Student Blog: Are You a Resident of Dream City?

The Seminal Readings course forms a special part of the ALU student experience. For six weeks in a student’s first year, the community dives into intense readings and provocative discussion. In the process, they sharpen their critical thinking and analysing skills and explore questions that all leaders grapple with. In the first two weeks of Seminal Readings the entire community pauses – there are no classes or other responsibilities – and students immerse themselves in the course and come together as an intellectual community. Each day this week, students will share reflections on the texts and their Seminal Readings journey.

Today marked the fourth day of Seminal Readings and we looked at Speaking in Tongues by British writer, Zadie Smith and Self and History by Gary Okihiro. I’ll talk about Speaking in Tongues in this blog. Smith, in her essay, shares the story of how she adopted an English voice “with its rounded vowels and consonants” when she moved from Willesden, an area in the north-west of London, where she grew up, to posh Cambridge in the north of London. Her Cambridge voice, epitomised the univocal literary world that Cambridge was and was very different from her Willesden voice – colourful working class. She expresses her regrets for this trade because she wanted to keep both voices as they were both a part of who she was. Her society, however, condemned the adoption of more than one voice and considered it an unforgivable act of betrayal.

Whilst talking about multiple voices, Smith introduces us to “Dream City.” She describes it as “a place of many voices, where the idea of a unified singular self is an illusion.” In other words, this is where people who, whether by birth -whose parents are from different racial backgrounds- or somewhere down the path in their lives, have adopted multiple identities, belong. She gave an example of President Barack Obama – born to a Kenyan father and a Hawaiian mother. Obama could relate to both black and white people because of his biracial origins. He took pride in being able to adopt both identities even when he felt the threat of being judged as a traitor by the black community or a fraud by the white community.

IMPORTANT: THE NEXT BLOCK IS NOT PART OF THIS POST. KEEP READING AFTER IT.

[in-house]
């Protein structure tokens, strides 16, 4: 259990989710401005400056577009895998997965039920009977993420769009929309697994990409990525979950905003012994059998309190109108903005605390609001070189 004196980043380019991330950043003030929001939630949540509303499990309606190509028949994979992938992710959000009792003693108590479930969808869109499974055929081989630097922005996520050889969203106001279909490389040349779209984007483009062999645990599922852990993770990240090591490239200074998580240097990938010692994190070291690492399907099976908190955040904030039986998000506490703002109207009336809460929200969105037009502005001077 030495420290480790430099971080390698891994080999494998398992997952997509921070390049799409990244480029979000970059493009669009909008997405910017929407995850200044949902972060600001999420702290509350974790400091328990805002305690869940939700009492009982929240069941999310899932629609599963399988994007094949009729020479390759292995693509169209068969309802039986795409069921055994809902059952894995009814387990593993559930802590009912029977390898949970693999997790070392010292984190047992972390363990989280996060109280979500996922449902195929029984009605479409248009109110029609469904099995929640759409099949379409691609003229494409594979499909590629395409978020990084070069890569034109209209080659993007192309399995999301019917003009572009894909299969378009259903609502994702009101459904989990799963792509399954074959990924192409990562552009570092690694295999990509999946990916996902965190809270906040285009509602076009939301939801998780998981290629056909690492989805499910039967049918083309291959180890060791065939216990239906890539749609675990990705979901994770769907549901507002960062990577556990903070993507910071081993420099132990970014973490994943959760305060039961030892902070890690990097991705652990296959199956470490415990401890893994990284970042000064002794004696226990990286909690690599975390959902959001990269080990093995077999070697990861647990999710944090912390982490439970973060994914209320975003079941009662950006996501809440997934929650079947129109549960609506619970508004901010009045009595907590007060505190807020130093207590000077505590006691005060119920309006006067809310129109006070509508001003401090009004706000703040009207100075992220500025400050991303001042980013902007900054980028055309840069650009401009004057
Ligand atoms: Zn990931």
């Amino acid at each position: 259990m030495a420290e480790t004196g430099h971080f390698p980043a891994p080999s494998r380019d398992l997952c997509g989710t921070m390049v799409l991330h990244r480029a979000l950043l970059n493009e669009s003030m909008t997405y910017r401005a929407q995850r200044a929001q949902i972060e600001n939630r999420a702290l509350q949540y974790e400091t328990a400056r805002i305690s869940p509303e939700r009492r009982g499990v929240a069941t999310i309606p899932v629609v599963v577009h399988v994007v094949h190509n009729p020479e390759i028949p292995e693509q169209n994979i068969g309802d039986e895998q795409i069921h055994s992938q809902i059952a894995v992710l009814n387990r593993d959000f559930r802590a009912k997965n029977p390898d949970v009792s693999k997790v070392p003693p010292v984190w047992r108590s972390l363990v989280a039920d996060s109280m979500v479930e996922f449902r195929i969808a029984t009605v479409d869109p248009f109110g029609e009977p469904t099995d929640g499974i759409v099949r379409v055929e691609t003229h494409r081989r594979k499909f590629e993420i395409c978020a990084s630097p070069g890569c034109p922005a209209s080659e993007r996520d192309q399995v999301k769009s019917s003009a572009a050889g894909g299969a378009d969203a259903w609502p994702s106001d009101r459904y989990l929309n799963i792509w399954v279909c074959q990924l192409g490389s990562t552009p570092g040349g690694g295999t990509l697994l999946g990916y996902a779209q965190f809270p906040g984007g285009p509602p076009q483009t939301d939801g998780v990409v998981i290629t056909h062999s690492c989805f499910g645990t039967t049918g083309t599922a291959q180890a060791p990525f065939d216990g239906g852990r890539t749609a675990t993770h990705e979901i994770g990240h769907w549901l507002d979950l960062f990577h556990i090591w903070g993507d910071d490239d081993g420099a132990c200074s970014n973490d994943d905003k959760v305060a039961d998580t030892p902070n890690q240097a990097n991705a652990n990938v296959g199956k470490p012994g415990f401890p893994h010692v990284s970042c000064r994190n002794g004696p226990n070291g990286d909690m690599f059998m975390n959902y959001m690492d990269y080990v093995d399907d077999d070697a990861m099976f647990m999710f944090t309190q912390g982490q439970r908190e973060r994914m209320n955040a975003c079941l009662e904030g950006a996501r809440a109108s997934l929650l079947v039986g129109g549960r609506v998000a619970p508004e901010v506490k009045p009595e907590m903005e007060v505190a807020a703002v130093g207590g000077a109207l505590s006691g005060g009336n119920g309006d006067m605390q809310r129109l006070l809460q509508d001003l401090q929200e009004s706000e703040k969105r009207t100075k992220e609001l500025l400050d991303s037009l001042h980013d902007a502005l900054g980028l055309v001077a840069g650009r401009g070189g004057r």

This is the biggest challenge residents of Dream City face. They are under constant pressure to choose one identity over another, to feel pride for being one person and ashamed to be another. The society that often takes the role of non-residents of Dream City, wears the prosecutor’s hat in stereotyping residents of as, in Smith’s words, “Uncle Tom,” “House Nigger” or “Tragic Mulatto.” But is it really a bad thing to be able to adopt multiple identities? Why choose to be either black or white if you are both? Why be either Christian or Muslim if you appreciate the spiritual values of both?

After reading Smith’s article, our challenge today was to identify what identities we have gained through time from our family backgrounds and past experiences, if we have chosen a particular identity over the rest or if we are able to adopt any of those identities as our own like residents of Dream City do. Residents of Dream City practice the virtue of embracing all that they are and everything they can be as their true identities. They believe in their multiplicity even when they are confronted with stereotypes that ask them to choose only one identity. Being a resident of Dream City provides us with a flexibility of voice that leads to flexibility in all things.

As we wrap up the seminal readings week, I am reflecting on how many identities I have adopted from my history, context, and perceptions. Do those identities make me a resident of Dream City? Are there times when I am the prosecutor/non-resident? When do I get defensive of my beliefs instead of trying to understand other people’s perspectives? Do I ever feel ashamed of who I am? Does that automatically take away my Dream City residentship?

We all want to belong and therefore we find it hard to find comfort in being different. But being different is not necessarily a bad thing. If anything, it could be the freedom to be anything you choose to be. Yet, it requires a certain amount of practice, to learn to balance our many different identities as well as keeping them, as comfort can be a treacherous thing. But first things first, we all need to first figure out if we are  residents of Dream City or not.

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